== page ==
The Rejuvenating Power of Mineral Springs

Three downtown landmarks dating from Martinsville’s heyday as a mineral springs destination are under renovation to become affordable housing for seniors.

Martinsville, Kivett's Five and Dime
The former Kivett's Five and Dime store on Martinsville's courthouse square is one of three buildings being rehabbed as affordable housing for seniors. (Photo: Lee Lewellen)

A Place to Call Home

Three downtown Martinsville landmarks—the 1925-1926 Martinsville Sanitarium, the 1890 Morgan County Jail and Sheriff’s Residence, and a nineteenth-century commercial building—long ago lost their original purposes. Soon, people 55 and over could find themselves at home in the National Register-listed buildings being repurposed as The Retreat at Mineral Springs, 38 affordable apartments.

Developer Flaherty and Collins, the City of Martinsville, Morgan County Historic Preservation Society, and WellSpring Center, a nonprofit devoted to relieving homelessness in Morgan County, are collaborating on the $8.4 million project.

Set on an idyllic lawn, the Martinsville Sanitarium dates to the city’s period as a center of mineral springs retreats between the 1880s and the 1950s. While West Baden Springs and French Lick won more national attention for their mineral water resorts, Martinsville also drew patrons to 11 mineral water retreats that offered a variety of treatments for seeking relief from a host of ailments.

Martinsville Sanitarium

Visitors flocked to Martinsville Sanitarium, drawn by the touted health benefits of local mineral waters. The property is one of three local landmarks being rehabbed as affordable housing for seniors.

The city’s location on several major passenger railways made it an appealing destination, and the Martinsville Sanitarium was one of the finest retreats in town. Designed by architect Wilson B. Parker, the three-story spa building combines features of Craftsman, Colonial Revival, Tudor Revival, and Renaissance Revival architecture. After the sanitarium closed in 1957, it served as the Kennedy Memorial Christian Home—a senior living facility—until 2002. Once renovations are complete, the building will include 18 apartments.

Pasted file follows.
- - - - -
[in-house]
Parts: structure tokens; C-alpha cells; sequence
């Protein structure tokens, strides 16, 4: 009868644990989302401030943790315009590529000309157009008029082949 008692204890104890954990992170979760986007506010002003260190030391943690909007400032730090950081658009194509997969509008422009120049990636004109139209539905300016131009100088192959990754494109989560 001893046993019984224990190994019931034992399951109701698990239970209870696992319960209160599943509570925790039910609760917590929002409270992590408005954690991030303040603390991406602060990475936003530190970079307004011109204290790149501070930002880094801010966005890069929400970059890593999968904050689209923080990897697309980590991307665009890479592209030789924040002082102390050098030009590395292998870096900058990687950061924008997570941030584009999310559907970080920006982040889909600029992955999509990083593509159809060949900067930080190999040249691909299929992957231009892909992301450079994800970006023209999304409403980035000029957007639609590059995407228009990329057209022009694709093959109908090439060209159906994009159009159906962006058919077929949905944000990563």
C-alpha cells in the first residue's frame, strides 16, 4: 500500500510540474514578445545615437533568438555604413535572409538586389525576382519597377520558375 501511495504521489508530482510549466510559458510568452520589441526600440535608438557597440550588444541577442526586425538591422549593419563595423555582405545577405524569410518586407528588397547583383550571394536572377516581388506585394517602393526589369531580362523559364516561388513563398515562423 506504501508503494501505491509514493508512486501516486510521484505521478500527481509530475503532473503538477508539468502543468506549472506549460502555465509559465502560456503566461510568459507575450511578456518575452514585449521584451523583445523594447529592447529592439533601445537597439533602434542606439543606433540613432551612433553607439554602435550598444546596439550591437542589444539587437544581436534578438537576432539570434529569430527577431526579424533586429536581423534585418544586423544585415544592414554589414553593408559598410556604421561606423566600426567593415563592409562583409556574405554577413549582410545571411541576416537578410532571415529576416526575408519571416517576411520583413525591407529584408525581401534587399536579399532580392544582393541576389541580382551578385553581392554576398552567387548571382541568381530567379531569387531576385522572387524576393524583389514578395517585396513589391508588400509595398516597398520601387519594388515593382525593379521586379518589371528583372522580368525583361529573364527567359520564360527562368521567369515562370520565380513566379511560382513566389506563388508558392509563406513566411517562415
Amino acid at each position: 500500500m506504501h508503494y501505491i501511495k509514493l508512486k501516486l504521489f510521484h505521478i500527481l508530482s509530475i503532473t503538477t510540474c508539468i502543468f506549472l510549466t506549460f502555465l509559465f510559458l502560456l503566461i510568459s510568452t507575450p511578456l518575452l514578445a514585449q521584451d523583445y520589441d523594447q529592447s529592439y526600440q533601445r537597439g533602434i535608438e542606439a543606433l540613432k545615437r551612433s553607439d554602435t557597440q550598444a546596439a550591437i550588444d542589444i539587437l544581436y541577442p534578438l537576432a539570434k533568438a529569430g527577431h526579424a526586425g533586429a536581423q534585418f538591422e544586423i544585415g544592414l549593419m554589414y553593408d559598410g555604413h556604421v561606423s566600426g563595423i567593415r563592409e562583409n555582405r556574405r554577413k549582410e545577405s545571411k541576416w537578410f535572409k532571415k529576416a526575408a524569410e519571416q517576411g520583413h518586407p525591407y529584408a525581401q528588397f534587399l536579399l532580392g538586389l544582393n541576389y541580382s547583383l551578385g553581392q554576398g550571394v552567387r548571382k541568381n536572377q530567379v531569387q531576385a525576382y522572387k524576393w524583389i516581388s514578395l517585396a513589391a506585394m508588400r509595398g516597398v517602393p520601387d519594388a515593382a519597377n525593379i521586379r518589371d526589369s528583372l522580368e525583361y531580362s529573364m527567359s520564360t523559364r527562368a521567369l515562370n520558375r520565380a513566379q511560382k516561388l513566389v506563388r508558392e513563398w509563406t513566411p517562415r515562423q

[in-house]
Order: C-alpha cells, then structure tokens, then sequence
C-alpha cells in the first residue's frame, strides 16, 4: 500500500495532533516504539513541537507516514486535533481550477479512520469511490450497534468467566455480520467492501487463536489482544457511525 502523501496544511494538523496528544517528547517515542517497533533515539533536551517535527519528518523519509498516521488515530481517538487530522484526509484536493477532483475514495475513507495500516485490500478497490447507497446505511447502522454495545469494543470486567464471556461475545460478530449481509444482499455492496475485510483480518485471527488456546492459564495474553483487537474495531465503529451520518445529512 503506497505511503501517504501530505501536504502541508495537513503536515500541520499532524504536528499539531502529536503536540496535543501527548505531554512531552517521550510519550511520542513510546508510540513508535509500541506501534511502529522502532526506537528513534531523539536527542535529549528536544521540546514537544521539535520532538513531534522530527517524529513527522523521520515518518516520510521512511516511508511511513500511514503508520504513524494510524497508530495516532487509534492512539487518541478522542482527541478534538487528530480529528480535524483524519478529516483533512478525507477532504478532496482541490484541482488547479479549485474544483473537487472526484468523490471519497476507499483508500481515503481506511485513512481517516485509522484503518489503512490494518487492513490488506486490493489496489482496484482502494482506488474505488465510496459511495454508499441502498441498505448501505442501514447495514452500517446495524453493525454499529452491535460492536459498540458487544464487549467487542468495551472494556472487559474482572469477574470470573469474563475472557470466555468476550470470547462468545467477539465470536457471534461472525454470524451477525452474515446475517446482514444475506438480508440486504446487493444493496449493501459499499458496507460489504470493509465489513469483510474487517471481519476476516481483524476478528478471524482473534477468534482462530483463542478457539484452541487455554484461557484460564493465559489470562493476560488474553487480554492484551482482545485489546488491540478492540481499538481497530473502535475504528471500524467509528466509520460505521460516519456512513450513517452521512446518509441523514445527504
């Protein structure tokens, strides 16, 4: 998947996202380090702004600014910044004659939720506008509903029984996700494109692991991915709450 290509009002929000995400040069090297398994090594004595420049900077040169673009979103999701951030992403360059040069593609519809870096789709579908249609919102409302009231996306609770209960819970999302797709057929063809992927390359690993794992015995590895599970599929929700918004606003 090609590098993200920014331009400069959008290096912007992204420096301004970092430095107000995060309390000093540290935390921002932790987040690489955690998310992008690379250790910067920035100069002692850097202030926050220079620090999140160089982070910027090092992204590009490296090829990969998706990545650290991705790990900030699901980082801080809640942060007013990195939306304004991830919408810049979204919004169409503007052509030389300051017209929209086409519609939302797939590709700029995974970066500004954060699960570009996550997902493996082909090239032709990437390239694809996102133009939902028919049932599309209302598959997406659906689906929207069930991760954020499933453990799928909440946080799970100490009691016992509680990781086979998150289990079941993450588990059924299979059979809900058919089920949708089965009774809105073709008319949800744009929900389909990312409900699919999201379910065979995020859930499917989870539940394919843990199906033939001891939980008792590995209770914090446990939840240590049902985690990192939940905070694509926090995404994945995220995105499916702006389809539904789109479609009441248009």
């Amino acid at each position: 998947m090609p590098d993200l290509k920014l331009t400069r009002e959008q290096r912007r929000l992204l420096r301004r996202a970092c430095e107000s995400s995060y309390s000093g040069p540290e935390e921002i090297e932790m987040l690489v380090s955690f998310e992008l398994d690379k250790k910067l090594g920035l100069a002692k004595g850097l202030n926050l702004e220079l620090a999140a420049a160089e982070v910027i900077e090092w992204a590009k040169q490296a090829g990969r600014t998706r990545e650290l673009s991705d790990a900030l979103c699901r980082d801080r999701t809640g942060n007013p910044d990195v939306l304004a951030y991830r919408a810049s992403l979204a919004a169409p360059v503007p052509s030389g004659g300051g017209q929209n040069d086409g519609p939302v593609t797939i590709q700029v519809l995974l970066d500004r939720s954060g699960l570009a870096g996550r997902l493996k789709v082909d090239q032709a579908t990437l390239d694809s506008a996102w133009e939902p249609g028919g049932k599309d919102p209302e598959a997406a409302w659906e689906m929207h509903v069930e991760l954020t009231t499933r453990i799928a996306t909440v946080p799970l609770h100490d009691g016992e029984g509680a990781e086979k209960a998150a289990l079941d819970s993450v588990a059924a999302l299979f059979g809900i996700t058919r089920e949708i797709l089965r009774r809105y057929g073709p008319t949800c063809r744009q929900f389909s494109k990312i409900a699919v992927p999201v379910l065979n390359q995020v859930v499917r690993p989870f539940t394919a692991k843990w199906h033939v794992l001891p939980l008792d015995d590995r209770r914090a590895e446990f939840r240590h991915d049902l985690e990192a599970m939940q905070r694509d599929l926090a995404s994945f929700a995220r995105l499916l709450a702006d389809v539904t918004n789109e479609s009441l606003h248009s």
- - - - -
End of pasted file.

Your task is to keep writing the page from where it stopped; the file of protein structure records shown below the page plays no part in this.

In a serendipitous twist, the revitalization of the sanitarium coincides with the relighting of a historic sign. Originally powered by neon, the sign advertised the local industry: “Martinsville: City of Mineral Water.” Dark for more than 50 years, the recently rehabbed sign once again illuminates the courthouse square from atop a downtown commercial building. Just across the street, the three-story commercial block that once contained a Kivett’s Five and Dime will house 15 of the project’s apartments.

Martinsville sign

(Photo: Lee Lewellen)

Five apartments will fill the 1880 sheriff’s residence. Safety requirements dictate that the original cellblock at the rear of the Italianate structure be sealed off and remain unused. Indiana Landmarks holds a protective covenant on the property, so we’ll review the exterior renovation to ensure it maintains the historic architectural character.

Martinsville Sheriff's Residence

The development uses both the federal Rehabilitation Investment Tax Credit and the Rental Housing Tax Credit to cover gaps in the project’s budget, enabling a profitable reuse of historic buildings that will preserve local heritage while enhancing connectivity and curtailing sprawl.  The project is slated for completion by the end of December 2017.

Sign up for our e-newsletter.

Stay up to date on the latest news, stories, and events from Indiana Landmarks, around the state or in your area.